Thousands show for USS Detroit commissioning
Detroit— More than 6,500 people showed up Saturday morning for the commissioning of the U.S. Navy's newest warship, the USS Detroit along the GM Riverwalk on the Detroit River.
For a late October day, the weather cooperated: it was cool, but sunny with blue skies and the Detroit River provided a glistening backdrop. There was a military band that played "Anchors Away" and other favorites. There were speeches by several officials, including from Michigan Governor Rick Snyder, Detroit Mayor Mike Duggan, and U.S. Senators Gary Peters and Debbie Stabenow.
The 3,200-ton Detroit is officially classified as a LCS, a littoral combat ship. While festooned with bright-colored flags and red-white-and blue draping Saturday it would never be confused with a Boblo boat.
The 387-foot-long fleet vessel, capable of doing over 40 knots, can carry a crew of 73, and is equipped with radar, a helicopter pad and weaponry including a 110 57mm gun, machine guns and Surface-to-Air missiles. A door in its stern can be used to launch boats and small amphibious vehicles.
The Detroit has a beam of 57 feet, and a navigational draft of 13.5 feet, giving it accessibility denied to larger military ships. The ship uses two gas turbine and two diesel engines to power four steerable waterjets. Its homeport will be the Mayport Naval Station in Jacksonville, Fla.
"This is a special day of pride," said Snyder. "... It represents the comeback of the city of Detroit. ... Thanks for keeping us safe."
Duggan was also complimentary to the ship and its crew: "You've been the talk of Detroit all week."
The ship's sponsor, Barbara Levin, wife of retired U.S, Senator Carl Levin, uttered the time-honored, traditional words: "Man our ship and bring it to life" setting off a cacophony of mechanical whoops, whirring, bells, and horns as radar discs and other devices spun into action on the Detroit.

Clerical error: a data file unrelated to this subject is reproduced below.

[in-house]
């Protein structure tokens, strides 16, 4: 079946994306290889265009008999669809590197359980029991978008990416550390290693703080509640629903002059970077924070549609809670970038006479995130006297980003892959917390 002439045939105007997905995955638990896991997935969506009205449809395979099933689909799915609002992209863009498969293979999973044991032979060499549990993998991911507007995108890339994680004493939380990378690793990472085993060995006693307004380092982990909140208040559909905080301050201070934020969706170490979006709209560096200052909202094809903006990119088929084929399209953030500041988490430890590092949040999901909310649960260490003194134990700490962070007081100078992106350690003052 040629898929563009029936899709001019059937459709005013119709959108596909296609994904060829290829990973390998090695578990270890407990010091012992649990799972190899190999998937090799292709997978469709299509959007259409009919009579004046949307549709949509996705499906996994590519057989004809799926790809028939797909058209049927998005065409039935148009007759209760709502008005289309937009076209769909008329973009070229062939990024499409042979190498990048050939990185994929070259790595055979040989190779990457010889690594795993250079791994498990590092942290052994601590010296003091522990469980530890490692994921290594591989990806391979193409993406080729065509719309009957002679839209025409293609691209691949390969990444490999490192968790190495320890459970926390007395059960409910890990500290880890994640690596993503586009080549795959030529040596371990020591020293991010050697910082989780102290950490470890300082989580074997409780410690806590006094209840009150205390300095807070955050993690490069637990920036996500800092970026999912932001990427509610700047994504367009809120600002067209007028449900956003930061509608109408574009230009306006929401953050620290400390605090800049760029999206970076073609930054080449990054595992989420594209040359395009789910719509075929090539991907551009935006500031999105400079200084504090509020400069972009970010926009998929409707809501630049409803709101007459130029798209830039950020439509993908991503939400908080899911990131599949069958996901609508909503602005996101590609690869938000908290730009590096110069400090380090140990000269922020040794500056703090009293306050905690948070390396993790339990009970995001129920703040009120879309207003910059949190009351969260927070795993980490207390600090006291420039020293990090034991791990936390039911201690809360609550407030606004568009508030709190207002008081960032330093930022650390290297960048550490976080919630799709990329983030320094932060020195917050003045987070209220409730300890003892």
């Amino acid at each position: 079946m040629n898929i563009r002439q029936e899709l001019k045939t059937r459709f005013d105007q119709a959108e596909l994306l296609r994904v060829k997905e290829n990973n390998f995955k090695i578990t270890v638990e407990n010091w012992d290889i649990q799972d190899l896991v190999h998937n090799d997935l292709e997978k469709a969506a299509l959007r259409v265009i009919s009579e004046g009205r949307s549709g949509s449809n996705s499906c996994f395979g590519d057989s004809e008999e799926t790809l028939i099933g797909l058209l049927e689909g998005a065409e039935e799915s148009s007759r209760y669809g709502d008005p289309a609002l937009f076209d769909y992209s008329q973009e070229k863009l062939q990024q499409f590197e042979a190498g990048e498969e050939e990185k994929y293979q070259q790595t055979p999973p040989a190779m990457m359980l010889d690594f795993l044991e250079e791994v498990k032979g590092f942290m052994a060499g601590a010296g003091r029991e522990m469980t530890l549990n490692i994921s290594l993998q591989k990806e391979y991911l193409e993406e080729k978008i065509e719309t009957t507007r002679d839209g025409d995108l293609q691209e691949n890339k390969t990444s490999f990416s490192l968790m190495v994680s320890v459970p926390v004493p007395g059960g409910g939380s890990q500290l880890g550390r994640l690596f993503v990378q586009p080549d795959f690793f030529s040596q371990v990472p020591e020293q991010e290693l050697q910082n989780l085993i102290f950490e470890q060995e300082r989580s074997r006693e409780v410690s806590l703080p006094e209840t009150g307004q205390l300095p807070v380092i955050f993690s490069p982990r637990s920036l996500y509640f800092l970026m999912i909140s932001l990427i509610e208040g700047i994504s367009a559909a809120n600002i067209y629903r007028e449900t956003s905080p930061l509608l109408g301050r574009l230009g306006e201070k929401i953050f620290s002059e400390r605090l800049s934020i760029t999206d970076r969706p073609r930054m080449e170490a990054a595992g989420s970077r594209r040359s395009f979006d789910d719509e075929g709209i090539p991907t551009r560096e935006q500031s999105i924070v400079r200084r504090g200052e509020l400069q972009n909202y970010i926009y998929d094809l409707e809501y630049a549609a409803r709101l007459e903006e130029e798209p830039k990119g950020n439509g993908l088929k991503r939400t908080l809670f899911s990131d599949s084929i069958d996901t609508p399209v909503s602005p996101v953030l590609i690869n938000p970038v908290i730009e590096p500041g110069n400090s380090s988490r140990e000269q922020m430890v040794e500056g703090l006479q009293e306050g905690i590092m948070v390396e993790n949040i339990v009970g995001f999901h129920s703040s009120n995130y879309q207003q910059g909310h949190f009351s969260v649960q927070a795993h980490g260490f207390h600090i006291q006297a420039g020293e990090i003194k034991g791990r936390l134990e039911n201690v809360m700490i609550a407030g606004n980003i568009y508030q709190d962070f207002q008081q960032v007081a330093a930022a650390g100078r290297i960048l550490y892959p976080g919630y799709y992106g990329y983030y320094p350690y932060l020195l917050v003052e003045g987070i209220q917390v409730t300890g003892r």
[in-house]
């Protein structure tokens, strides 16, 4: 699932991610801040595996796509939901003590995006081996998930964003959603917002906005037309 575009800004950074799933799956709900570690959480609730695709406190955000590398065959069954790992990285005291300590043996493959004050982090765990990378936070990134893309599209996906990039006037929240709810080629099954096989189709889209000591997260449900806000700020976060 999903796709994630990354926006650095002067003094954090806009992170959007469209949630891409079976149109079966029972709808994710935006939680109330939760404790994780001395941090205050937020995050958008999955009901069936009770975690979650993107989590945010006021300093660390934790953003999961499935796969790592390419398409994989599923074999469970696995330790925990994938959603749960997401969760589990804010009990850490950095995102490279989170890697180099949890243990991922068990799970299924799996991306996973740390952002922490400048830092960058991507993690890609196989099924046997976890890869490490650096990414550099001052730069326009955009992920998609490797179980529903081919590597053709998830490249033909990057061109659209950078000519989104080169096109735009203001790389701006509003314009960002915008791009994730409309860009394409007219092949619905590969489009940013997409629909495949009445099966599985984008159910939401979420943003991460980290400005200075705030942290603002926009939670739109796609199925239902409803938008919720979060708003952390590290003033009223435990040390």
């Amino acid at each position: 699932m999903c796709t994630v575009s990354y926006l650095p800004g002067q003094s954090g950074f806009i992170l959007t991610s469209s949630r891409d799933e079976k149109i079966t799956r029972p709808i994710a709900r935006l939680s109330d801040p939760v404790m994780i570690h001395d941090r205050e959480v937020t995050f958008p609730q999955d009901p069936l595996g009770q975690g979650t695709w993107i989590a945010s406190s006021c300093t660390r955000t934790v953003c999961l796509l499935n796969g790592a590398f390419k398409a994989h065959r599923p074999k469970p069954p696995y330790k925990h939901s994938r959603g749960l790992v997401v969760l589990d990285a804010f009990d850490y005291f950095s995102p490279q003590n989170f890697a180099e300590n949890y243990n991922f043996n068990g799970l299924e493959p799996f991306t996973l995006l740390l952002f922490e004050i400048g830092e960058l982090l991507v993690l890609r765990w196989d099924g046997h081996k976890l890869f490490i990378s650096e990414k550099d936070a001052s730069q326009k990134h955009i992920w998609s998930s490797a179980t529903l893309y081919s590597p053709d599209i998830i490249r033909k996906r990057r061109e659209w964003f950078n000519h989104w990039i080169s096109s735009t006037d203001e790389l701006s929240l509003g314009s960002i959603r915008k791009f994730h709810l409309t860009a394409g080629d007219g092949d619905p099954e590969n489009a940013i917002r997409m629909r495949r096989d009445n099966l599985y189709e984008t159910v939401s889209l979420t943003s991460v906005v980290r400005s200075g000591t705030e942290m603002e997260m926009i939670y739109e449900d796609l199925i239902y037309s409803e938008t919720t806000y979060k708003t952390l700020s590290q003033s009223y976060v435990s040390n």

Those in attendance, including military veterans and families of current servicemen and women, burst into applause Ensign Joey Seymour, pressed into duty as a media liaison, estimated the crowd at more than 6,500 based on occupied seats and ticket distribution for the event.
Among them was Oakland County Commissioner John Scott, R-Waterford, and his wife, Jane.
"I was going to wear a flight jacket but when I felt how cold it was today I pulled on the pea coat instead," said Scott, who served in the U.S. Navy between 1969 to 1976 in the Philippines and in Vietnam.
Jason McLelland of Macomb Township brought sons Gavin,7, and Grant, 4, to the commissioning event. Both boys wore snappy U.S. Navy baseball caps and seemed to be enjoying the ceremony.
"We have a lot of relatives who served in the military and I felt this was important for them to see," said McLelland. "I took them to the decommissioning of a ship in Bay City. Now they get to see one commissioned."
After the ceremonies several hundred people stool in line for over an hour for an opportunity to walk on board the Detroit. About 10,000 people have toured the ship this past week, a spokesman said.